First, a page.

The Friction’s have a normal, if slightly roomy, fit. This is mostly done to accommodate foot swelling in warm weather and double-socking in cold weather. I have found that these boots are most comfortable while double socking with one thin and one thick sock. This creates an extra cushion, as these shoes are quite stiff and hard without it. This might be an individual issue, but if I only wear one sock I get a sore point at my left big-toe joint. That is quite peculiar, but totally manageable. The fit is also carefully worked through to make sure the boots stay comfortable during long crampon use.
Most of these I have already mentioned, although some are worth going through. The boots are equipped with ventilation holes on the shaft, assisting with dumping excess heat (as much as possible though, these are obviously and understandably still covered by the Gore-Tex liner). They also feature multiple pull-tabs to assist donning and doffing: two on the tongue and one on the back of the shaft. The leather heel cap is protected by highly durable PU-coated leather, so crampon locks will cause less damage in the long run. All of these features make these Hanwag boots very durable and very usable. As for durability: all Hanwag boots feature a cemented construction, enabling resoling and prolonging their lifetime. The Friction GTX is no exception. This really makes them worth investing in and essential to maintain properly.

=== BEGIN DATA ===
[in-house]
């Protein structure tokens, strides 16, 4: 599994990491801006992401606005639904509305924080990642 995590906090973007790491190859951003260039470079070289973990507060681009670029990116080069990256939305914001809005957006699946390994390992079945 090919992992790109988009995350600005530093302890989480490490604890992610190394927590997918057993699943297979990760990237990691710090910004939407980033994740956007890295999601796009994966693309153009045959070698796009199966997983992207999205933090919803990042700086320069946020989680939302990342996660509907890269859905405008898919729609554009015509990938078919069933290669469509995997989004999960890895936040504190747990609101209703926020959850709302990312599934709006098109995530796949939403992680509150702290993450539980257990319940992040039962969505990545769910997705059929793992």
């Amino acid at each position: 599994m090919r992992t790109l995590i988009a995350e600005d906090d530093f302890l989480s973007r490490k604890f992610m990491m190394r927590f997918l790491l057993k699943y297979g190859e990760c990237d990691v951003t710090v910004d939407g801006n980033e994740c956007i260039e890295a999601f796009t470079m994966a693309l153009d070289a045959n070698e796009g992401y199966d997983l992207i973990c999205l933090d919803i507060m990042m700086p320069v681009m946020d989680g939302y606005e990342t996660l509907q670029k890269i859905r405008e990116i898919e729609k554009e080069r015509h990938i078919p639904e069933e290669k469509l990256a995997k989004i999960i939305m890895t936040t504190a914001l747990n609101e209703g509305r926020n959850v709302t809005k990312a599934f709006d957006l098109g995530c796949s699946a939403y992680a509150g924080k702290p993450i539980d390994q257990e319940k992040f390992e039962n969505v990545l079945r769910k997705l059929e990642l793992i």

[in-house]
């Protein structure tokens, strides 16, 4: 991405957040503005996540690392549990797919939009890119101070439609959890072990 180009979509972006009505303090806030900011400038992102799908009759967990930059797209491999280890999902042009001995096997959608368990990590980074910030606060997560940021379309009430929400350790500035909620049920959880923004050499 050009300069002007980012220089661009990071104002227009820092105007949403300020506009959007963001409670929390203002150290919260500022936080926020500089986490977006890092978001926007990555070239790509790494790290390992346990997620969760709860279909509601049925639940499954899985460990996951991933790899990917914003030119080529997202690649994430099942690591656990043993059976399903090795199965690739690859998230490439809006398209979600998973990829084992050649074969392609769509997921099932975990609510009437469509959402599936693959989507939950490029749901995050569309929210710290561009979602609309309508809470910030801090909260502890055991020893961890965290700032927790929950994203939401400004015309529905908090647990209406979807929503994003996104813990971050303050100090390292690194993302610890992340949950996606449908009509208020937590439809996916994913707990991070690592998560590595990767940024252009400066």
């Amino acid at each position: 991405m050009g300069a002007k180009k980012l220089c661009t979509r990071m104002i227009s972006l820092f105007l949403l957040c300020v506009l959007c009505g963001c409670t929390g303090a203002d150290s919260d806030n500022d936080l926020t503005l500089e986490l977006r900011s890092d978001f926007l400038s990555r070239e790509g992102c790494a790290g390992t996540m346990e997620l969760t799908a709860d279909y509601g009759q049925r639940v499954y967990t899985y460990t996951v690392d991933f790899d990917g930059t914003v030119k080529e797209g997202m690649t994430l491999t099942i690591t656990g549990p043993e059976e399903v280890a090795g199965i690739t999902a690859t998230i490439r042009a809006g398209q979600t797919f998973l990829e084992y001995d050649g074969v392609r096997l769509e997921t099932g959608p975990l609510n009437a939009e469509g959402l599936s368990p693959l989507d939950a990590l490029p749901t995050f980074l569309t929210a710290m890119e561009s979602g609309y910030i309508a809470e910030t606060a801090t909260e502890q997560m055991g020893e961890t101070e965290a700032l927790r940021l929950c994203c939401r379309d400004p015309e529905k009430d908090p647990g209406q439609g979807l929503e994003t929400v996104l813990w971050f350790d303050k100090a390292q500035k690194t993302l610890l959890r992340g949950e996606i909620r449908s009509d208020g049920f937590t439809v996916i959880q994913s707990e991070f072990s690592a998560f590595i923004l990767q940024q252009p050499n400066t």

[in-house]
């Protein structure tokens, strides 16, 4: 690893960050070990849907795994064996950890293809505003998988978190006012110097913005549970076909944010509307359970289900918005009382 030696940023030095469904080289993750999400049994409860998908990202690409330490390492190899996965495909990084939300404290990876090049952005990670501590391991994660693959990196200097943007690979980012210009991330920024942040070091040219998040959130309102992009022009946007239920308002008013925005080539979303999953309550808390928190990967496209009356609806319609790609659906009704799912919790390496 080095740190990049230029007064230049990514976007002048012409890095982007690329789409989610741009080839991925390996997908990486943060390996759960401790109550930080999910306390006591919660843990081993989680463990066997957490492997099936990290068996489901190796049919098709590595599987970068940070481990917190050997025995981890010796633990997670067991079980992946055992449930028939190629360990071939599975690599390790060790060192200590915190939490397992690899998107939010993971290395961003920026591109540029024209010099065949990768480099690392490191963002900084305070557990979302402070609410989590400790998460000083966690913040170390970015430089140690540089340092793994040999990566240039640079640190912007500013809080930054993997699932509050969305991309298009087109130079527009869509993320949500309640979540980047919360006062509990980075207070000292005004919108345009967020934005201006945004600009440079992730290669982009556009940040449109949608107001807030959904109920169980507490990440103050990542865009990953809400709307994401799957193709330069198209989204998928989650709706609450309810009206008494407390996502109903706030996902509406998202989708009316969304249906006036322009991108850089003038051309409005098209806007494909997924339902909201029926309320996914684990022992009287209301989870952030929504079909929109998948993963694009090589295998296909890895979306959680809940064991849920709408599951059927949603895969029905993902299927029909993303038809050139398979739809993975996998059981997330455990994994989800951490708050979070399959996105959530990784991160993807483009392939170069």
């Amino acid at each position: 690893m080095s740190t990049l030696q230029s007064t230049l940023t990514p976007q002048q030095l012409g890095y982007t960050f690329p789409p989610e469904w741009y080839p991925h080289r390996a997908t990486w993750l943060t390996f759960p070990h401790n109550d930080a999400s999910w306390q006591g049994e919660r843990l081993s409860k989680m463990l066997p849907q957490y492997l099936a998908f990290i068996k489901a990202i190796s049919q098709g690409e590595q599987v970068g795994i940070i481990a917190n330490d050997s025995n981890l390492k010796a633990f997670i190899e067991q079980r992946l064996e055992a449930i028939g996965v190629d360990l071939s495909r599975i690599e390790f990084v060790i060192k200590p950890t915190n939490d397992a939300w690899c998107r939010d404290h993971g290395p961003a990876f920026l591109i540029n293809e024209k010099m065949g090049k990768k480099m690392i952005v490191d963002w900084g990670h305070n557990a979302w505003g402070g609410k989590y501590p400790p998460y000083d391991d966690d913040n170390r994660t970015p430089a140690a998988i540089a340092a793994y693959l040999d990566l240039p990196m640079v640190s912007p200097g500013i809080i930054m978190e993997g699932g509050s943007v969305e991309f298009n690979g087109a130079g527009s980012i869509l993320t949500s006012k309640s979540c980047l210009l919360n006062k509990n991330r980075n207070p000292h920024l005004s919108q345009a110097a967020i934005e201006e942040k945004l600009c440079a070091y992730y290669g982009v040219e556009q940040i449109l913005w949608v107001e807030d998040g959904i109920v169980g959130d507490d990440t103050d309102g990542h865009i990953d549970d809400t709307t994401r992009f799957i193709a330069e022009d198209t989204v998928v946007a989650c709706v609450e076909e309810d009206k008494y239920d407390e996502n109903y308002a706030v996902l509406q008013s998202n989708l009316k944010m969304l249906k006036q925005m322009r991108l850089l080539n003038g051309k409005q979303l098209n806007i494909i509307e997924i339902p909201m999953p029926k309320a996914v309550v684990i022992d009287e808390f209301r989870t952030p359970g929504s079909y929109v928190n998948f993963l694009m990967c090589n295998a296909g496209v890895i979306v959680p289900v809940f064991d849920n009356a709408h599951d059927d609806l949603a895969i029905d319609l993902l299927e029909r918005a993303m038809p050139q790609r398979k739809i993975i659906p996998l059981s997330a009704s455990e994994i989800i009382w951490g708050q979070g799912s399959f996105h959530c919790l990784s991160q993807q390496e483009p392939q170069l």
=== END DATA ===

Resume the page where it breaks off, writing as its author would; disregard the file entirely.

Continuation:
So far I have used them in difficult terrain in Sweden and tarmac in the Netherlands. I will not put them through much tarmac use anymore as that puts them up for a resoling job way sooner than my wallet would like – that said, for a D/C Category mountaineering boot they’re not half bad on the road.